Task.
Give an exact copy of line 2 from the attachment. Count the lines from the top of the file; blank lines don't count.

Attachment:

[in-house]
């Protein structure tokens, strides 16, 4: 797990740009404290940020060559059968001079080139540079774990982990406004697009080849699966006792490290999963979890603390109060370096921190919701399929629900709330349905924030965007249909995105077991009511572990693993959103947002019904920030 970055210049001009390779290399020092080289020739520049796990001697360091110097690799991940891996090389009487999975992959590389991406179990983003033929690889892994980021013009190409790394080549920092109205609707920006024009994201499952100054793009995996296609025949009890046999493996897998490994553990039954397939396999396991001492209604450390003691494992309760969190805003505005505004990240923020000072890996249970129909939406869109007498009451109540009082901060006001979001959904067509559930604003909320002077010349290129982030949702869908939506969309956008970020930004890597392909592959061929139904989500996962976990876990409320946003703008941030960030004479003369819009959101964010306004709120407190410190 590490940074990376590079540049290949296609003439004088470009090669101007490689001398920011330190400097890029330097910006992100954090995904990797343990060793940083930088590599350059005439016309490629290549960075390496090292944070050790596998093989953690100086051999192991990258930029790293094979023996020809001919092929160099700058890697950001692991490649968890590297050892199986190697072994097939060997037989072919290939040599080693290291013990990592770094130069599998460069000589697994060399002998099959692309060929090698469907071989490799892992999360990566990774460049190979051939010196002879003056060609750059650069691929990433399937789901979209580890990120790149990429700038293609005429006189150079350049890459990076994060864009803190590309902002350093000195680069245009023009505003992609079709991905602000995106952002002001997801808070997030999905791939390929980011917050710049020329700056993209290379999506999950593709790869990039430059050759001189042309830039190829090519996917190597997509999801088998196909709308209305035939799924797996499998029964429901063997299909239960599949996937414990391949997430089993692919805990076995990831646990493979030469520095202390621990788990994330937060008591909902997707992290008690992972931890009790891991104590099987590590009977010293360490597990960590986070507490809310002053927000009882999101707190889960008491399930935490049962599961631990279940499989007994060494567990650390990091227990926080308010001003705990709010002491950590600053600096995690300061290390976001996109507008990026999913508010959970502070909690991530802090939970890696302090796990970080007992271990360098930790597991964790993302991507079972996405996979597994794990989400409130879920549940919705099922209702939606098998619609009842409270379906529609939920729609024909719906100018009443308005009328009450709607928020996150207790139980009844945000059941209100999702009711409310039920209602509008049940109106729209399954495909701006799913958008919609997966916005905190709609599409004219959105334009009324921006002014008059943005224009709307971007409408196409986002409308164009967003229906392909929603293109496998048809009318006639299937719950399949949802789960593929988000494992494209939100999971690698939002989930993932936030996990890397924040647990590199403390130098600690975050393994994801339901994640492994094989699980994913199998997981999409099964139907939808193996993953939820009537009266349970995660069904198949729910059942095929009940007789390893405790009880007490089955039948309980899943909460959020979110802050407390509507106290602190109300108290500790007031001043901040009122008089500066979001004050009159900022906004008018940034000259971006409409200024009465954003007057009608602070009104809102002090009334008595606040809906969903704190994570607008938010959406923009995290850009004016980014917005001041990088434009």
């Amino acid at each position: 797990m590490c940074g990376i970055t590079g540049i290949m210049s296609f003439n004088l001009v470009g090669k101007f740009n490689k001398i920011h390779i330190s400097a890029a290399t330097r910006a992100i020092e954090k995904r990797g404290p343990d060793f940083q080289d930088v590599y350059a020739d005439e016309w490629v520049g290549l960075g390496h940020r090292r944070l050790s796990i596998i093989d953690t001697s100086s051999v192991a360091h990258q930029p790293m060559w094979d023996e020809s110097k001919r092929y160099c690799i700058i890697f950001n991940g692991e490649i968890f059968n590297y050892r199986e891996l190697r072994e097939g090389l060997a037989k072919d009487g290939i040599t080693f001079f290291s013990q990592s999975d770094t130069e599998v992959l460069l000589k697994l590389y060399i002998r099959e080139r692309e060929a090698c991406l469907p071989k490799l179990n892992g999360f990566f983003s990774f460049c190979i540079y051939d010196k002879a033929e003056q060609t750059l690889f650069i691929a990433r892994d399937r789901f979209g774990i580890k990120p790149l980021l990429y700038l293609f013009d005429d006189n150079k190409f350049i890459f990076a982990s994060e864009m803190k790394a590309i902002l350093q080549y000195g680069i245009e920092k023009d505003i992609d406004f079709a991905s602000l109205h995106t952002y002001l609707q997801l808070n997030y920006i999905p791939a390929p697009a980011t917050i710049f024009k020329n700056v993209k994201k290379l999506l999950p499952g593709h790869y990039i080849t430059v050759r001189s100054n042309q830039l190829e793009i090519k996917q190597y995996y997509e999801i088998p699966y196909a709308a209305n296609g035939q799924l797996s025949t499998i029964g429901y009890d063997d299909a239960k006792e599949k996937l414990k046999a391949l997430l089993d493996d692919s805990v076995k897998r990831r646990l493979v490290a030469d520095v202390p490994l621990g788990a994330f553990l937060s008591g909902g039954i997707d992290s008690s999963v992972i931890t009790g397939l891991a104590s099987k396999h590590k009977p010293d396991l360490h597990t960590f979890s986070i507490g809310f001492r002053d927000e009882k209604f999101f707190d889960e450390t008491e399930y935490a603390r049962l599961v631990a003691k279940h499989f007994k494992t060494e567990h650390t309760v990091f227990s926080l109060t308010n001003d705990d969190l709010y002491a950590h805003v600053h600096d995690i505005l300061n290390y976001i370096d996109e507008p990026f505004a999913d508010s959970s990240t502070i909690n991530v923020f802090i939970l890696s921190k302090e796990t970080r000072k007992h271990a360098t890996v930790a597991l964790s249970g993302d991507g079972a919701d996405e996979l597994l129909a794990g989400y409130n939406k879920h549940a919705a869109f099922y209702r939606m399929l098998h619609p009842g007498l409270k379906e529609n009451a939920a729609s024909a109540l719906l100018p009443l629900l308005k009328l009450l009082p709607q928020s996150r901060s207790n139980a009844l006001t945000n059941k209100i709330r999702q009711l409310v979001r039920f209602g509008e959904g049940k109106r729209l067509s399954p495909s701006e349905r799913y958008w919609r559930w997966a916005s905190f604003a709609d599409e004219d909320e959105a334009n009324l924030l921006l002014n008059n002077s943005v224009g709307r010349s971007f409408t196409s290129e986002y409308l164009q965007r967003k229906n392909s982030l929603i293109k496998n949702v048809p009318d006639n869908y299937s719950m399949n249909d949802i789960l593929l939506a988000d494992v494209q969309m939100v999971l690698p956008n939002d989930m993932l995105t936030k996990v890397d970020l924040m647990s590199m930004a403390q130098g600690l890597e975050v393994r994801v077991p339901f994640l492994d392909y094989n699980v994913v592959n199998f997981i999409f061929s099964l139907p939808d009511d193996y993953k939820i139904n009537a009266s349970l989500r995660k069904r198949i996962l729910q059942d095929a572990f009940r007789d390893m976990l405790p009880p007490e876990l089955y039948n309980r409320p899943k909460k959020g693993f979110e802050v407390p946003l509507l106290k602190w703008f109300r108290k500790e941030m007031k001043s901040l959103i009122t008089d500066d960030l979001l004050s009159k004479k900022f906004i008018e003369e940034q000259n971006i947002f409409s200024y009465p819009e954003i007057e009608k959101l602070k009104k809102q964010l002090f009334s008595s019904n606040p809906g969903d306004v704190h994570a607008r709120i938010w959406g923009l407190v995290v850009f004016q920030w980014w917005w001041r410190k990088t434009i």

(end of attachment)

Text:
């Protein structure tokens, strides 16, 4: 797990740009404290940020060559059968001079080139540079774990982990406004697009080849699966006792490290999963979890603390109060370096921190919701399929629900709330349905924030965007249909995105077991009511572990693993959103947002019904920030 970055210049001009390779290399020092080289020739520049796990001697360091110097690799991940891996090389009487999975992959590389991406179990983003033929690889892994980021013009190409790394080549920092109205609707920006024009994201499952100054793009995996296609025949009890046999493996897998490994553990039954397939396999396991001492209604450390003691494992309760969190805003505005505004990240923020000072890996249970129909939406869109007498009451109540009082901060006001979001959904067509559930604003909320002077010349290129982030949702869908939506969309956008970020930004890597392909592959061929139904989500996962976990876990409320946003703008941030960030004479003369819009959101964010306004709120407190410190 590490940074990376590079540049290949296609003439004088470009090669101007490689001398920011330190400097890029330097910006992100954090995904990797343990060793940083930088590599350059005439016309490629290549960075390496090292944070050790596998093989953690100086051999192991990258930029790293094979023996020809001919092929160099700058890697950001692991490649968890590297050892199986190697072994097939060997037989072919290939040599080693290291013990990592770094130069599998460069000589697994060399002998099959692309060929090698469907071989490799892992999360990566990774460049190979051939010196002879003056060609750059650069691929990433399937789901979209580890990120790149990429700038293609005429006189150079350049890459990076994060864009803190590309902002350093000195680069245009023009505003992609079709991905602000995106952002002001997801808070997030999905791939390929980011917050710049020329700056993209290379999506999950593709790869990039430059050759001189042309830039190829090519996917190597997509999801088998196909709308209305035939799924797996499998029964429901063997299909239960599949996937414990391949997430089993692919805990076995990831646990493979030469520095202390621990788990994330937060008591909902997707992290008690992972931890009790891991104590099987590590009977010293360490597990960590986070507490809310002053927000009882999101707190889960008491399930935490049962599961631990279940499989007994060494567990650390990091227990926080308010001003705990709010002491950590600053600096995690300061290390976001996109507008990026999913508010959970502070909690991530802090939970890696302090796990970080007992271990360098930790597991964790993302991507079972996405996979597994794990989400409130879920549940919705099922209702939606098998619609009842409270379906529609939920729609024909719906100018009443308005009328009450709607928020996150207790139980009844945000059941209100999702009711409310039920209602509008049940109106729209399954495909701006799913958008919609997966916005905190709609599409004219959105334009009324921006002014008059943005224009709307971007409408196409986002409308164009967003229906392909929603293109496998048809009318006639299937719950399949949802789960593929988000494992494209939100999971690698939002989930993932936030996990890397924040647990590199403390130098600690975050393994994801339901994640492994094989699980994913199998997981999409099964139907939808193996993953939820009537009266349970995660069904198949729910059942095929009940007789390893405790009880007490089955039948309980899943909460959020979110802050407390509507106290602190109300108290500790007031001043901040009122008089500066979001004050009159900022906004008018940034000259971006409409200024009465954003007057009608602070009104809102002090009334008595606040809906969903704190994570607008938010959406923009995290850009004016980014917005001041990088434009």